"If not so much in a vocal role, definitely in an on-the-field role," said Rapinoe, a laid-back speaker, about translating her time with the national team into leadership at Portland. "I'm looking forward to it, bringing the experience back that I have from this team -- playing with these players and the best coaches that this country has to offer -- and kind of bringing that experience back. Hopefully I can help out some of the younger players, and even some of the older players."
With Sinclair having moved on after winning two national championships and last year's Honda Broderick Cup as the nation's top female college athlete, Rapinoe is the leading returning goal scorer for Portland after tallying 15 last season. And while that label may sound like more of a statistical side note than meaningful credential, considering Sinclair led the team with 39 goals, one person in a position to know what she's talking about thinks this year's Portland team is very much in Rapinoe's hands.
"She's a freshman, a sophomore now, and has become a leader on that team already," Sinclair said while preparing to lead Canada against Rapinoe and the United States (the U.S. defeated Canada 2-0 on Sunday). "Especially this next coming year, however she does, the team is going to do. I think she's that important to them."
Seeming to realize how bold a statement she had made, the soft-spoken Canadian star paused and then said with a laugh, "But she's so good, so she'll be fine."
The challenge of reloading without Sinclair is daunting, but the Pilots appear as prepared as any team could be to make another run. Eight players who started at least 20 games last season return, including 32 of the 40 goals that weren't scored by Sinclair (Rachael Rapinoe also returns). And the Pilots aren't likely to be rusty, with nine players having spent the summer playing for some level of national team for the United States or Canada (incoming freshman Sophie Schmidt, who started for the Canadian national team against the United States on Sunday will redshirt to focus on national team commitments).
"It's going to be a lot different," Rapinoe said of life without Sinclair. "It's going to be fun though, to have other people get to step up and get in the limelight a little bit and help our team out."
Sinclair agreed, suggesting several players who worked in support of Portland's high-octane offense will have a chance to see their efforts recognized this season.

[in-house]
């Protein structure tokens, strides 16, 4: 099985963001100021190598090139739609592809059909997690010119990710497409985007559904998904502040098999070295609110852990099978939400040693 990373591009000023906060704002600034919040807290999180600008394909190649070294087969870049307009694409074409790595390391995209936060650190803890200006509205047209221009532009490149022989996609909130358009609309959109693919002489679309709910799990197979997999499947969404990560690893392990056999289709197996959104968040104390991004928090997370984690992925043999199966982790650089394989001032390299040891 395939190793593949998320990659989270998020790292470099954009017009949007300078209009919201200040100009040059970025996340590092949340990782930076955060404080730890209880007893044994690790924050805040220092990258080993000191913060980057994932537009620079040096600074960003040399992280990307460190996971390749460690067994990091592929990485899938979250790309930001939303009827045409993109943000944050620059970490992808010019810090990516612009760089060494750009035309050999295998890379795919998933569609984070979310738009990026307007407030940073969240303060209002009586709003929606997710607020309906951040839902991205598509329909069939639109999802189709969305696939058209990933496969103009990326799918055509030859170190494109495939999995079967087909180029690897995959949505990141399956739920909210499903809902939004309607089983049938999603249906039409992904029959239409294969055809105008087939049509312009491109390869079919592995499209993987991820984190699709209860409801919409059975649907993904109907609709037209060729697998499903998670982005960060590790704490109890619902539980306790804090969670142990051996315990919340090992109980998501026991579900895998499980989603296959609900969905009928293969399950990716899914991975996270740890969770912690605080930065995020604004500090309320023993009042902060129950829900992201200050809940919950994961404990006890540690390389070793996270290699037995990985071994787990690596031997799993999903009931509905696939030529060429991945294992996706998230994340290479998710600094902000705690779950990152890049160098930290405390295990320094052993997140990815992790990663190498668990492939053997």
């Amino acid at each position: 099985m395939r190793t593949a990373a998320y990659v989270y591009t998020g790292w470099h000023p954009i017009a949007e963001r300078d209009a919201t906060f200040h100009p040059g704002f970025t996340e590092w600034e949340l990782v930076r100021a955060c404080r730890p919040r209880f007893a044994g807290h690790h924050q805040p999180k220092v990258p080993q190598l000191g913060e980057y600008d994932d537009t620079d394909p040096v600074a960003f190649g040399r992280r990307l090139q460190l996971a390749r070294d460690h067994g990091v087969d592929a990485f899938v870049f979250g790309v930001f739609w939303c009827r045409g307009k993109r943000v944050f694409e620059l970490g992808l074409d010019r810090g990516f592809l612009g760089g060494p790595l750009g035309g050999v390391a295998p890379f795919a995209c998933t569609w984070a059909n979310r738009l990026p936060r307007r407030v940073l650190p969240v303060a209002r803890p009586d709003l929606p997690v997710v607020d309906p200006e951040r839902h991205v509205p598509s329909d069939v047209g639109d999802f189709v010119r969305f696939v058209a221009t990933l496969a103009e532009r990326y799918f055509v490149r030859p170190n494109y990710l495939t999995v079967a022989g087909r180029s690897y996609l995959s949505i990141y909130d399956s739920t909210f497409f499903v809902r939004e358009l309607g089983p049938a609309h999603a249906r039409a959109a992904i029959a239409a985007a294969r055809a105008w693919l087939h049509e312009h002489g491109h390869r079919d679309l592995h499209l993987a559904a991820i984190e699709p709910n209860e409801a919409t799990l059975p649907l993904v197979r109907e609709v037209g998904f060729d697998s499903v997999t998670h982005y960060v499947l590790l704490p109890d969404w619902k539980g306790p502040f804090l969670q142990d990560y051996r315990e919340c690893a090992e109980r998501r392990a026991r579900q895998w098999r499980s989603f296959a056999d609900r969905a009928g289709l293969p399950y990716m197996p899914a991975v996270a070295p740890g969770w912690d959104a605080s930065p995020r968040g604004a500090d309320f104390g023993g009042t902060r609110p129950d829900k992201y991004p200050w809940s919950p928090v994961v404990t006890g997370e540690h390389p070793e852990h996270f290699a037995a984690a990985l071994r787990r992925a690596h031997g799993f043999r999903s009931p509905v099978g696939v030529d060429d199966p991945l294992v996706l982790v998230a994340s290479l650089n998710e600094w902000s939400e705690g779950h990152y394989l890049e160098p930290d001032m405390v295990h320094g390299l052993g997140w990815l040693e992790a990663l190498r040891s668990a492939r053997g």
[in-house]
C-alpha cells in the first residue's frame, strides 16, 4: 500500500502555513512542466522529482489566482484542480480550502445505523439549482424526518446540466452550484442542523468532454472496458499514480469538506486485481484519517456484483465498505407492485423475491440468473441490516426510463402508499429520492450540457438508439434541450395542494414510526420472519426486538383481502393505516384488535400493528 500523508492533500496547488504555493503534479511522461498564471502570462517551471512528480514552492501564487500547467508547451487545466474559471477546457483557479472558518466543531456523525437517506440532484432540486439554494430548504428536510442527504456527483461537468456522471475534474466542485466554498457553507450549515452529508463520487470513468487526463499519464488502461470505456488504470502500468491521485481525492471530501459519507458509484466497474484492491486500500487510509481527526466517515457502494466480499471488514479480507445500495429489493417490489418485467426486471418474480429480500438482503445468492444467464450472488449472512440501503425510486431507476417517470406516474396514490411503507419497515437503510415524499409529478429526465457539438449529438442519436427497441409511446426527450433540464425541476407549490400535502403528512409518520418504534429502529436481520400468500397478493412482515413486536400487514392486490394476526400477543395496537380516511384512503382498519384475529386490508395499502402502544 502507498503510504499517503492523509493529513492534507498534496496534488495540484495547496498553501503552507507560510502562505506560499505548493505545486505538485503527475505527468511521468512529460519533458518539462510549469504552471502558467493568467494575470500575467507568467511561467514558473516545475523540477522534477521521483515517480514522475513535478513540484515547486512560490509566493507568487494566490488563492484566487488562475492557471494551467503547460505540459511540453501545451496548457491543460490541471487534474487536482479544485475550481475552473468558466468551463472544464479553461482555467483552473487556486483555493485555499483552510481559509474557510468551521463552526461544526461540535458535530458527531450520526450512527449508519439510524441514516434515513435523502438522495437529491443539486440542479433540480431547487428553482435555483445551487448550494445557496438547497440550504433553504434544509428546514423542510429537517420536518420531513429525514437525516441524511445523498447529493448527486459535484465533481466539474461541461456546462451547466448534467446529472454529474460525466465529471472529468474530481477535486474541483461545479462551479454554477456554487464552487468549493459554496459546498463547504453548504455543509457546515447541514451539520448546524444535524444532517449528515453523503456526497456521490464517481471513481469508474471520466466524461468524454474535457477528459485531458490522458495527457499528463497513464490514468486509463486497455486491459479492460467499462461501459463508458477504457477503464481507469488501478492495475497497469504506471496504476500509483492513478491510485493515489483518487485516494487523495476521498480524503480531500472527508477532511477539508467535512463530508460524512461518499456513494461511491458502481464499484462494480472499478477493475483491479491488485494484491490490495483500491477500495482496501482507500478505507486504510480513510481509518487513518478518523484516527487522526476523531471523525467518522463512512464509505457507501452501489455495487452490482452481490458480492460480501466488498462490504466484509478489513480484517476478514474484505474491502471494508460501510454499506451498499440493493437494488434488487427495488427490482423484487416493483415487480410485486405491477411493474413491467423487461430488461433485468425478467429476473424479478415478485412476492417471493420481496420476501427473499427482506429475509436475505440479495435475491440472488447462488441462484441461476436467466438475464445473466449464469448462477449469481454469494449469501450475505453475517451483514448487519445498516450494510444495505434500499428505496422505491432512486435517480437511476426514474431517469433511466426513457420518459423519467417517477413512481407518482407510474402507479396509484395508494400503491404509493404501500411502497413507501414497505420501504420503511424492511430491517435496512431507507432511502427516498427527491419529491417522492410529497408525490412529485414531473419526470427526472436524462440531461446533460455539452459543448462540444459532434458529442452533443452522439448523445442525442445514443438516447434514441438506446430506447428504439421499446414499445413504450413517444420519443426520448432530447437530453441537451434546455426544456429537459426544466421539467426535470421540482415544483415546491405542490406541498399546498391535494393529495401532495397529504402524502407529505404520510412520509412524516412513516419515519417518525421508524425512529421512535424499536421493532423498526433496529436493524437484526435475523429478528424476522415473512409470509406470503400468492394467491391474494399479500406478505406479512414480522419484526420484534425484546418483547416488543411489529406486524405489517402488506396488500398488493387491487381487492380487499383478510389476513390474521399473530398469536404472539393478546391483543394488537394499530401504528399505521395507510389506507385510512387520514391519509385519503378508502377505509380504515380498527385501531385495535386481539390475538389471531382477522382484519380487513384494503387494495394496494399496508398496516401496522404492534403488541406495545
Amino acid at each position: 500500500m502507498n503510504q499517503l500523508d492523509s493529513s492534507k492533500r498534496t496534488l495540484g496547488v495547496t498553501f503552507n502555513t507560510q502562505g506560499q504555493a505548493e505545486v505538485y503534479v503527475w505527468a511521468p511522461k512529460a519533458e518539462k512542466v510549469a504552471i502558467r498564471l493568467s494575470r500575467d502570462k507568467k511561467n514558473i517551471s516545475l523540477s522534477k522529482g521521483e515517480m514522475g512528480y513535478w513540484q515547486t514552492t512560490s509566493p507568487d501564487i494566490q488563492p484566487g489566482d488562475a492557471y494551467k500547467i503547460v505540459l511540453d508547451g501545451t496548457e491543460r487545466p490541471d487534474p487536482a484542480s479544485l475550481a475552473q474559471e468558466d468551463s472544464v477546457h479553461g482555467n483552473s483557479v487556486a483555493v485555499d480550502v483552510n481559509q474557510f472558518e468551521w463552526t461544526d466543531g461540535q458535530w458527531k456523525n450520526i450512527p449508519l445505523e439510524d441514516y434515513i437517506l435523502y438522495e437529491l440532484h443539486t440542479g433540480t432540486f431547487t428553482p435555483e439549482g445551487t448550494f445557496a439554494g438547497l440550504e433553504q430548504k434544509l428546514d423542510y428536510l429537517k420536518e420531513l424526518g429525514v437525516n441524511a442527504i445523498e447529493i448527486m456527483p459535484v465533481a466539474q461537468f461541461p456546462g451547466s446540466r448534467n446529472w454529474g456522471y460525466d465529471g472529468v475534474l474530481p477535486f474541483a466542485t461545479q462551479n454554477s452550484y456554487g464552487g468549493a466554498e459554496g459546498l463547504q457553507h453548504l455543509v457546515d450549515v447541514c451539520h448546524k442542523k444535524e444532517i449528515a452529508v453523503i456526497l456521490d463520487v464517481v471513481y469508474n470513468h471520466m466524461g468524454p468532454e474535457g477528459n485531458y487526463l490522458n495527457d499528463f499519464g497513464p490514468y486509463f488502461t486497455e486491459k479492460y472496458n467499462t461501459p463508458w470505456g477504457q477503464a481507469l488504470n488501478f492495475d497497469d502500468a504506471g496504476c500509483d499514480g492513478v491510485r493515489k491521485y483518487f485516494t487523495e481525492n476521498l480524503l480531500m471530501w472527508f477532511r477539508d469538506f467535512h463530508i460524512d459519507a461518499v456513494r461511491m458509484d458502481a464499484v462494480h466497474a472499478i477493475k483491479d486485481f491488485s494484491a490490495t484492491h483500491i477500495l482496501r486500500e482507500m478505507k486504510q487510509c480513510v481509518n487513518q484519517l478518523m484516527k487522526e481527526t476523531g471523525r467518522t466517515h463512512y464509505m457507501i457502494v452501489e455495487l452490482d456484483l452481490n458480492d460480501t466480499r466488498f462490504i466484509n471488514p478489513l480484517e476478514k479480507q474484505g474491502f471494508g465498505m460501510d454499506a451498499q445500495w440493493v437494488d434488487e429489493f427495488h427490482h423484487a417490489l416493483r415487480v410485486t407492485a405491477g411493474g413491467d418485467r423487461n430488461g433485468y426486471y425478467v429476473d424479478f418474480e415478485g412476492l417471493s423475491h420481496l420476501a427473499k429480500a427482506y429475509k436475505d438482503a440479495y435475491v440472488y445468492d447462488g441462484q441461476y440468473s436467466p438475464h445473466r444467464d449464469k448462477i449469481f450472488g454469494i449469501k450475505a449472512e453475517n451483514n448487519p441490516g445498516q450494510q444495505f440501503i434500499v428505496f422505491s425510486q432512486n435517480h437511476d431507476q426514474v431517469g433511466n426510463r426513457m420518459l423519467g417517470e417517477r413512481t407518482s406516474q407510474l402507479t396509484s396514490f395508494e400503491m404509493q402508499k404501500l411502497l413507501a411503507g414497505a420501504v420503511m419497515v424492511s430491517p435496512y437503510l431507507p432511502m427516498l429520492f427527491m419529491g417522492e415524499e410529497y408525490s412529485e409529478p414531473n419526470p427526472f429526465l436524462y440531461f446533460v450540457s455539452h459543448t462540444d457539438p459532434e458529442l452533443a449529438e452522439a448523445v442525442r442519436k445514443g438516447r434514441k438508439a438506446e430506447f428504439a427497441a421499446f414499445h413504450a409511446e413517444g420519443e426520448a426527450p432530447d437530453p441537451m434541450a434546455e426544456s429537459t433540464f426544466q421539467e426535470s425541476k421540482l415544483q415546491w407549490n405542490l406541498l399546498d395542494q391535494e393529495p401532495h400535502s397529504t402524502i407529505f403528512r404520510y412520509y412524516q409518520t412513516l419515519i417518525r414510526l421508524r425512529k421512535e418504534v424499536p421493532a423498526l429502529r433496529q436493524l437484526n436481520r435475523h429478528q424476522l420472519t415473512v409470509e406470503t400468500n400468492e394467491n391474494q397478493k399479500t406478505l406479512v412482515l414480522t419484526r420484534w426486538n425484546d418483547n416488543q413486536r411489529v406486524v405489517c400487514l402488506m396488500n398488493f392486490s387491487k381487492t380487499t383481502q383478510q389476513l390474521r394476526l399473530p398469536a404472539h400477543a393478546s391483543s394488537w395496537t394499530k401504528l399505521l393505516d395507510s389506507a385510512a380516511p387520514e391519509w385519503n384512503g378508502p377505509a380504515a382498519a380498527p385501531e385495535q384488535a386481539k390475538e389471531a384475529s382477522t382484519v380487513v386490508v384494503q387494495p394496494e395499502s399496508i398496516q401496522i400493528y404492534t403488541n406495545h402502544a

"Cori Alexander, the goalkeeper, I don't think she got the credit she deserved last year, just because we scored a bunch of goals," Sinclair said. "But we were definitely in some tight games that she kept us in throughout the course of the season, and then she definitely saved our butts in a couple of playoff games.
"Then players like Lisa Sari, she's a defensive holding midfielder, got no credit whatsoever and got no recognition whatsoever, but she was probably the best defensive center midfielder in the country last year."
Sinclair also talked about midfielder Angie Woznuk and defender Stephanie Lopez, two players who worked both ends of the field as the Pilots allowed just nine goals in 25 games.
It's a deep cast of characters returning to the small school along the Willamette River in Portland, Ore., but even with all of the surrounding talent, the spotlight will unquestionably be shining brightest on one individual.
"There's definitely pressure," Rapinoe said. "But I didn't mind it, I didn't have to carry nearly as much as some people -- as some Canadians did, in particular. But it was actually kind of nice having a superstar like that on my team, for sure. She just took it upon herself."
After serving as memorable an apprenticeship as one could imagine over the last year, Rapinoe may be ready to do the same this year. And if so, losing one of the best players in the history of the college game may not be enough to prevent Portland from making a run at a third title in five years.
Graham Hays is a regular contributor to ESPN.com's soccer coverage. E-mail him at Graham.Hays@espn3.com.
Megan Rapinoe is stepping up her play on both the national team and for the NCAA defending champion Portland Pilots, writes Graham Hays.